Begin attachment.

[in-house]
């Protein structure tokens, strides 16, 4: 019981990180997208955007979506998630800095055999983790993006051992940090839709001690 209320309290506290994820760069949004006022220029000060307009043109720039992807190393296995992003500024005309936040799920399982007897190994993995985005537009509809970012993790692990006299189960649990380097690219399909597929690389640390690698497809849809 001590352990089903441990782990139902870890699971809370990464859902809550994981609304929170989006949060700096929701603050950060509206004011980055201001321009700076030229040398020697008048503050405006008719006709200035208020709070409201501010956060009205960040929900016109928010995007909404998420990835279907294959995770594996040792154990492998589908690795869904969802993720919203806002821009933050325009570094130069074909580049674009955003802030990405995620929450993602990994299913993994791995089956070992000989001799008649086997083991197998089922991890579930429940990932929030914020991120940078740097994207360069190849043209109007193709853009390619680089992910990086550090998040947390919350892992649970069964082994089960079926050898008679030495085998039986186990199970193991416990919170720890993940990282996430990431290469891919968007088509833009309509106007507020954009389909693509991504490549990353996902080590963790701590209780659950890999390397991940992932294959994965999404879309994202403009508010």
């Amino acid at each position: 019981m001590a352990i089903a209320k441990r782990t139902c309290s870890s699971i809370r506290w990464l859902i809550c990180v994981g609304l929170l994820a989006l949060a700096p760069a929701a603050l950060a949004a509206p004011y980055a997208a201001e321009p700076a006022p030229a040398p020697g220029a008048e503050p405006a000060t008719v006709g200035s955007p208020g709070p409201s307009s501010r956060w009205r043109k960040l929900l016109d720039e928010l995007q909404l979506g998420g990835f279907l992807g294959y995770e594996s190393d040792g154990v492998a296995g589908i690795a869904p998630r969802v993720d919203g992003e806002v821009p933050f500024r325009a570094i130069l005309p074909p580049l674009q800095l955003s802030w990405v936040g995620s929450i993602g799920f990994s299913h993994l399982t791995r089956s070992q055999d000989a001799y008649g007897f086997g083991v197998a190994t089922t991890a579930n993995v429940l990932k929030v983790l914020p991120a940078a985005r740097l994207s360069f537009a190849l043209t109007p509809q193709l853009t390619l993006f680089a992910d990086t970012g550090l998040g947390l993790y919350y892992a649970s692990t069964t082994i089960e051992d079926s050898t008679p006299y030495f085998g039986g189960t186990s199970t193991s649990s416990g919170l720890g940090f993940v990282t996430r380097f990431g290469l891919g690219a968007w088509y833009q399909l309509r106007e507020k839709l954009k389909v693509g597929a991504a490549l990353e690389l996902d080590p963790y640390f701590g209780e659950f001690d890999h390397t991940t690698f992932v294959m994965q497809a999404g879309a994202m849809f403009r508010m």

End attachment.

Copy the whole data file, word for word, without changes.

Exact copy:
[in-house]
């Protein structure tokens, strides 16, 4: 019981990180997208955007979506998630800095055999983790993006051992940090839709001690 209320309290506290994820760069949004006022220029000060307009043109720039992807190393296995992003500024005309936040799920399982007897190994993995985005537009509809970012993790692990006299189960649990380097690219399909597929690389640390690698497809849809 001590352990089903441990782990139902870890699971809370990464859902809550994981609304929170989006949060700096929701603050950060509206004011980055201001321009700076030229040398020697008048503050405006008719006709200035208020709070409201501010956060009205960040929900016109928010995007909404998420990835279907294959995770594996040792154990492998589908690795869904969802993720919203806002821009933050325009570094130069074909580049674009955003802030990405995620929450993602990994299913993994791995089956070992000989001799008649086997083991197998089922991890579930429940990932929030914020991120940078740097994207360069190849043209109007193709853009390619680089992910990086550090998040947390919350892992649970069964082994089960079926050898008679030495085998039986186990199970193991416990919170720890993940990282996430990431290469891919968007088509833009309509106007507020954009389909693509991504490549990353996902080590963790701590209780659950890999390397991940992932294959994965999404879309994202403009508010």
């Amino acid at each position: 019981m001590a352990i089903a209320k441990r782990t139902c309290s870890s699971i809370r506290w990464l859902i809550c990180v994981g609304l929170l994820a989006l949060a700096p760069a929701a603050l950060a949004a509206p004011y980055a997208a201001e321009p700076a006022p030229a040398p020697g220029a008048e503050p405006a000060t008719v006709g200035s955007p208020g709070p409201s307009s501010r956060w009205r043109k960040l929900l016109d720039e928010l995007q909404l979506g998420g990835f279907l992807g294959y995770e594996s190393d040792g154990v492998a296995g589908i690795a869904p998630r969802v993720d919203g992003e806002v821009p933050f500024r325009a570094i130069l005309p074909p580049l674009q800095l955003s802030w990405v936040g995620s929450i993602g799920f990994s299913h993994l399982t791995r089956s070992q055999d000989a001799y008649g007897f086997g083991v197998a190994t089922t991890a579930n993995v429940l990932k929030v983790l914020p991120a940078a985005r740097l994207s360069f537009a190849l043209t109007p509809q193709l853009t390619l993006f680089a992910d990086t970012g550090l998040g947390l993790y919350y892992a649970s692990t069964t082994i089960e051992d079926s050898t008679p006299y030495f085998g039986g189960t186990s199970t193991s649990s416990g919170l720890g940090f993940v990282t996430r380097f990431g290469l891919g690219a968007w088509y833009q399909l309509r106007e507020k839709l954009k389909v693509g597929a991504a490549l990353e690389l996902d080590p963790y640390f701590g209780e659950f001690d890999h390397t991940t690698f992932v294959m994965q497809a999404g879309a994202m849809f403009r508010m």